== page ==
A Promised Land by Barack Obama: Worth the Read?

Former President Barack Obama dives into his eight year term in his newest release.

A Promised Land by Barack Obama: Worth the Read?

Chandler Hoel, Editor

Former president Barack Obama never lets his people down. Even after his time in office, Obama has done numerous things to show his support and deeply rooted dedication to the American people. On November 17, Obama released his fourth book: A Promised Land, and soon became one of the more influential and eye opening books of his career. It is a deeply personal look into the Obama presidency and how he inspired our idea of democracy. “Yes we can,” he’d always say, and yes he did. 

The first thing you read as you open the book is one of the more inspiring pieces of writing I’ve ever read. The preface talks about how he started writing the memoir of his presidency after the inauguration of President Trump, and finished just a few months ago. So, while most of the book was written four years ago, the preface was written in August of 2020. He describes the things that trouble America as we speak, but let’s us know that there is still hope for the future of democracy. He questions, will we be the first to make democracy work? He makes it known that the book is mainly for the future of America, or the youth of today. He wants us to take this book, and use it to create a brighter, and better future for ourselves and our country. 

The book goes over many things in the former president’s life. From his mom’s passion for politics, to handling foreign policy in the White House. The book gives the reader a personal look into his time in the white house. He even talks about his constant struggle with hiding a smoke break and his burning need to be a great family man and a great president. The book includes seven parts, each consisting of common duties as president, and how he handled them. It gives us a look at the awesome stresses he went through, as well as the triumphs. Obama takes readers on the same journey he went through, from a boy struggling to find his identity and place in the world, to the first African-American president elect.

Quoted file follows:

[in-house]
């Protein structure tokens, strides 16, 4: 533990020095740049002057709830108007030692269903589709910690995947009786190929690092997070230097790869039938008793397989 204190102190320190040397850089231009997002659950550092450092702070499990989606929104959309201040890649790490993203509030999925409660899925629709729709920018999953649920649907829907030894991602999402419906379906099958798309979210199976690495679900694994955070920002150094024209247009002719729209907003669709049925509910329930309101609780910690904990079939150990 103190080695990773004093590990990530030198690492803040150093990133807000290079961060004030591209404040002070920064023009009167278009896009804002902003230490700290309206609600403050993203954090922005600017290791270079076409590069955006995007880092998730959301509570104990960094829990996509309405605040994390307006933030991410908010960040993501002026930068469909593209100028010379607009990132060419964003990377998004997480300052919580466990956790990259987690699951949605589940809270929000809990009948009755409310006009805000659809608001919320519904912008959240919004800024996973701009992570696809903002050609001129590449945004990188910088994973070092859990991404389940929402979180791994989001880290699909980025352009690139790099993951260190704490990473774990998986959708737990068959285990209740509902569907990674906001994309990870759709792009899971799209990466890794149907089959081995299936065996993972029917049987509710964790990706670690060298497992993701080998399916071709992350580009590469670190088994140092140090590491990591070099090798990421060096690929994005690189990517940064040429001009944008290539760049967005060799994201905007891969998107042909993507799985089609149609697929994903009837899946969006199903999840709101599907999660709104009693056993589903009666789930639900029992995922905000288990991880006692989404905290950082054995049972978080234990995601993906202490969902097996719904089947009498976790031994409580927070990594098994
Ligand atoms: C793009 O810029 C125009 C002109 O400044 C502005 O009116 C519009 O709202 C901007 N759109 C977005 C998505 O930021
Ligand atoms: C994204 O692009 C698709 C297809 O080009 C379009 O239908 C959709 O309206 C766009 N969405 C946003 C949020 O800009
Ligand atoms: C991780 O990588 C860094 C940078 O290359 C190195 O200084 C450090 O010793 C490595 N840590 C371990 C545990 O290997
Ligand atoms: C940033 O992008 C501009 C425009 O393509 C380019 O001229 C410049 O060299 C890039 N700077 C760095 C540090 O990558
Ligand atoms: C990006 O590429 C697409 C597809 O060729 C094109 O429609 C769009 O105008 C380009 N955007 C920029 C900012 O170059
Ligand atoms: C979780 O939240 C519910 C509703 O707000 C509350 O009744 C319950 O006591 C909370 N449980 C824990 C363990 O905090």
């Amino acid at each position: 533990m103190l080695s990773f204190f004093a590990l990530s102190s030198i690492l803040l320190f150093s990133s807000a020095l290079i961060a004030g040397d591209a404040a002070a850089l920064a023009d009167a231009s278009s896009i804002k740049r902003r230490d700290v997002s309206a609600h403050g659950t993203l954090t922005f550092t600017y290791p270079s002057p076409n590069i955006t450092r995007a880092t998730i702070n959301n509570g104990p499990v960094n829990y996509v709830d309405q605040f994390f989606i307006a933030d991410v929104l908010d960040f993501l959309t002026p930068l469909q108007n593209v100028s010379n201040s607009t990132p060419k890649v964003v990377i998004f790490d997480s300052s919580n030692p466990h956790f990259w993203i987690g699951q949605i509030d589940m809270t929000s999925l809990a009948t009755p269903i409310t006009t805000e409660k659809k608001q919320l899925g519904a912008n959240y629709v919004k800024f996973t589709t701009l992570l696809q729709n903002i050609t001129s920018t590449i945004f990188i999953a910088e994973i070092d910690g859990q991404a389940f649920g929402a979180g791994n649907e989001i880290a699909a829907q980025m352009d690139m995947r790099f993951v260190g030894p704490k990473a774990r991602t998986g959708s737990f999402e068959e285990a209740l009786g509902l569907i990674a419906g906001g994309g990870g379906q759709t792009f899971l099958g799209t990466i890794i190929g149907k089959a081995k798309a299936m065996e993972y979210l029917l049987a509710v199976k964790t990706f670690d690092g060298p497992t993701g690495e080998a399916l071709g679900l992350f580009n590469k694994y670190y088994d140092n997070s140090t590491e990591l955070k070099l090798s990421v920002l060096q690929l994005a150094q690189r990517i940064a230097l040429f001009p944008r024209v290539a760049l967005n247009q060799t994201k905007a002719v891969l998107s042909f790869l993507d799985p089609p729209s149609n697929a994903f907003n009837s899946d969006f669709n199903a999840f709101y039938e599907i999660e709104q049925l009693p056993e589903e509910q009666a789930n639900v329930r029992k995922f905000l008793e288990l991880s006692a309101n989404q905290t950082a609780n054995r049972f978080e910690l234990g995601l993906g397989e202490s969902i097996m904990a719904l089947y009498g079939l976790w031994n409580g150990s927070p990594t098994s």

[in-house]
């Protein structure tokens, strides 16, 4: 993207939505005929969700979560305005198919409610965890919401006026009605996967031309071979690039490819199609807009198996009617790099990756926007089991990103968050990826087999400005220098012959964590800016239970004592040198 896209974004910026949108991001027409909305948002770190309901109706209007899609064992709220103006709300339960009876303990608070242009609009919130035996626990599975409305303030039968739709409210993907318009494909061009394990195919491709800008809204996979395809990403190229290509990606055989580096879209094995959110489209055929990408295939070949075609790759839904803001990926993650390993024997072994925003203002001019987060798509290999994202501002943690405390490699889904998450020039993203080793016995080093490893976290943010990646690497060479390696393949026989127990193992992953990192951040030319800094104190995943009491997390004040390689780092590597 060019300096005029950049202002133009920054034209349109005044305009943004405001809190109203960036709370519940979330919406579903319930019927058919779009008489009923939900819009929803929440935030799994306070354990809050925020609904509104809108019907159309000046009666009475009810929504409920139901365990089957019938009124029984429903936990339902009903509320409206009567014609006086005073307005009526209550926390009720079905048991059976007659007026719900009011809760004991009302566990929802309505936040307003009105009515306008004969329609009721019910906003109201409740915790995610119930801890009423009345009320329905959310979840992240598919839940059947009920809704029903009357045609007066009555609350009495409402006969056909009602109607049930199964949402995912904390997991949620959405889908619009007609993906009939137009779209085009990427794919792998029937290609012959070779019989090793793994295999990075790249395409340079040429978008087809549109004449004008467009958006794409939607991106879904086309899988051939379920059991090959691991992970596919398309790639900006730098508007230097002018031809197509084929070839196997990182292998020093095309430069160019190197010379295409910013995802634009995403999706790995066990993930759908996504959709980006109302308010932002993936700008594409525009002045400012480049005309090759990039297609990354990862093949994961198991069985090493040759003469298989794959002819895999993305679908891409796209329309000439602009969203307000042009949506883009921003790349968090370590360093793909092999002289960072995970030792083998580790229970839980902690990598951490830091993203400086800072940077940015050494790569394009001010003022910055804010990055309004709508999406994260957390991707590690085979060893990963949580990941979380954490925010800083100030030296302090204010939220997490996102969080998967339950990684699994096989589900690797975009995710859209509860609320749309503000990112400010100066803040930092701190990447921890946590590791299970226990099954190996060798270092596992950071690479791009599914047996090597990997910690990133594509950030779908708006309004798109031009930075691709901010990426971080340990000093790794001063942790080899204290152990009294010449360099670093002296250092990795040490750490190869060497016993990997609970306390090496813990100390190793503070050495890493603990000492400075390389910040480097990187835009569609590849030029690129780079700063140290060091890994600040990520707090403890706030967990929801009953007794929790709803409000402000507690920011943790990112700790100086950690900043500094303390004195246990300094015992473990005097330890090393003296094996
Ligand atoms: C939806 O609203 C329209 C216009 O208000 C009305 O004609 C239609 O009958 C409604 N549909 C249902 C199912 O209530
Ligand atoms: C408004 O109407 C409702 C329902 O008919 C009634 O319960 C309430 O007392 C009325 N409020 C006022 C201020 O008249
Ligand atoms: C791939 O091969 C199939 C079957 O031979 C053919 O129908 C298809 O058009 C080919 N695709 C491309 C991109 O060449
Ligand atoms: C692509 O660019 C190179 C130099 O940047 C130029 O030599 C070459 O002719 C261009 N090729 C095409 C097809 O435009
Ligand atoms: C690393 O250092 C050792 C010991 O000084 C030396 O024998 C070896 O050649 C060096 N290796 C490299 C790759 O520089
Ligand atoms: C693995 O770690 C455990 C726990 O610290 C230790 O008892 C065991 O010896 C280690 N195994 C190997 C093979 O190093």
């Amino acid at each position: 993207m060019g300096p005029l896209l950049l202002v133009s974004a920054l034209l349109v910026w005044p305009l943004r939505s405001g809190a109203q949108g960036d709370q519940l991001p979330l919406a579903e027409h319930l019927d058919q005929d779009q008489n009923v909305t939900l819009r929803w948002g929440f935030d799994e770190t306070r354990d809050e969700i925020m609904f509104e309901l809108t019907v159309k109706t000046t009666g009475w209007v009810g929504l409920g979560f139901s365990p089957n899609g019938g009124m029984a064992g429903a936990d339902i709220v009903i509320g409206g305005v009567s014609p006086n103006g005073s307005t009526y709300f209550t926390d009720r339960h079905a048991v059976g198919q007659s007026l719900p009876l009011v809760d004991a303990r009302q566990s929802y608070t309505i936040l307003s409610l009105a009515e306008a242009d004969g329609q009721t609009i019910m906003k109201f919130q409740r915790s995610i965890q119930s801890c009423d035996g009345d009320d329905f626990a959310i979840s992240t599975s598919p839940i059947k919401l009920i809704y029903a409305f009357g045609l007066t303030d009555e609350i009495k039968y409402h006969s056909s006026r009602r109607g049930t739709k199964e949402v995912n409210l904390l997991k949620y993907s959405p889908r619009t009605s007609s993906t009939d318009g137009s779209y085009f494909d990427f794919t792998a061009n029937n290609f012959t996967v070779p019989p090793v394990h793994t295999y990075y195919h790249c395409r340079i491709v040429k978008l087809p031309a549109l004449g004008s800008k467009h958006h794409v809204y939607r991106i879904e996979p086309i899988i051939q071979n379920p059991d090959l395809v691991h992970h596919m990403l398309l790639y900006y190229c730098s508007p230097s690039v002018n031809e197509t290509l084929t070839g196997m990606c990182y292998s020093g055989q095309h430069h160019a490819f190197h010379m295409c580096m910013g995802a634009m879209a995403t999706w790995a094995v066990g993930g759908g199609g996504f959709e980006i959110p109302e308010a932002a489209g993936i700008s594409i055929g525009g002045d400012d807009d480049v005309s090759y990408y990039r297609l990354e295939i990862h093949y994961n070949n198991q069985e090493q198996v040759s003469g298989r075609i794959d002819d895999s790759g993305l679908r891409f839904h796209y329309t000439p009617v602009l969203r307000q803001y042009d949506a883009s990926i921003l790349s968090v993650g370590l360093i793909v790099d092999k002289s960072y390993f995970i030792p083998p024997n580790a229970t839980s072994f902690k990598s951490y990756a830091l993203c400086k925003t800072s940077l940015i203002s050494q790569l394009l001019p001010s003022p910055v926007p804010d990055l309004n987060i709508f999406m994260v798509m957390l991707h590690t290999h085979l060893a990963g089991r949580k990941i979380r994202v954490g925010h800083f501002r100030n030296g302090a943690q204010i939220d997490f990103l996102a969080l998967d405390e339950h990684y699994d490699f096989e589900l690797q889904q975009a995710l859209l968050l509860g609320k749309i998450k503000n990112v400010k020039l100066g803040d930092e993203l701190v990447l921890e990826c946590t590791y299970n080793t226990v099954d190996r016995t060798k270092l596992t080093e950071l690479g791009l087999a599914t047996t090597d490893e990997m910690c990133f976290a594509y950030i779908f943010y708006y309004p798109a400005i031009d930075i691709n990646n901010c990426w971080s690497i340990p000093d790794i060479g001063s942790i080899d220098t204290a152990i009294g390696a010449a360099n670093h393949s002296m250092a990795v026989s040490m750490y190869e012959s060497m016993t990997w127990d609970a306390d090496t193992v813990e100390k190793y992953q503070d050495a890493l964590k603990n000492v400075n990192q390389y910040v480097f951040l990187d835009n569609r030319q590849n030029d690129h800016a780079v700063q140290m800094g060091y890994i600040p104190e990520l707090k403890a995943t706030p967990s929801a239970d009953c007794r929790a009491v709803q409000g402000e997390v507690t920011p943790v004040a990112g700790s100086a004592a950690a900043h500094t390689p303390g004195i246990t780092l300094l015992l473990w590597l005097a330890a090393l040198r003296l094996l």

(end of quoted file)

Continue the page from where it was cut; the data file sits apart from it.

The journey we are on throughout the book winds us through his mind as he assembled his cabinet. It slashes us around as he works hard and struggles greatly to pass the Affordable Care Act, one of his proudest achievements as president. It calms us down with the nice talks he had with the Garden Keepers outside of the Oval Office and the thousands of people he met and was inspired by. He makes it clear that even as the leader of the free world, he was still the simple, humble citizen he was as a boy growing up in Hawaii. 

Obama is as good a writer as most, and he has a sort of style that makes it seem as if you’re just having a conversation with him. As you read, you begin to witness him pondering all of his choices and remembering all that went through his head during his eight year term. It really couldn’t get more personal than that. He wants us to know that the role as President is much more (and in some ways much less) than we usually make it out to be. It’s a job filled with awesome responsibility, which he handled to the best of his ability, and there’s nothing left for him to say other than he did his best. 

I would recommend this book to the youth of America. Like he said, it really helped me to understand the presidency and the steps I can take to play a role in our great country. If you are against Obama and what he did as president, obviously don’t read the book. But, even if you don’t like him or don’t agree with him, I still feel that the book would be beneficial to all. It’s not just about politics, It also talks about how we treat each other and how we need to come together as American people. No divisions, no parties, just one population of free people. I think the Obama presidency is one that made history in many ways, and this book just showed me how those things came to be. It’s an interesting view into the White House that can’t be found elsewhere. He offers a true and honest self-assessment which is not found in many memoirs, and certainly isn’t common for someone as high up as the president. He talks about his experience going from citizen, to president, back to citizen. In many ways, I think this is one of the more important books I will ever read, and I think everyone would benefit from diving into the life and presidency of Barack Obama in A Promised Land.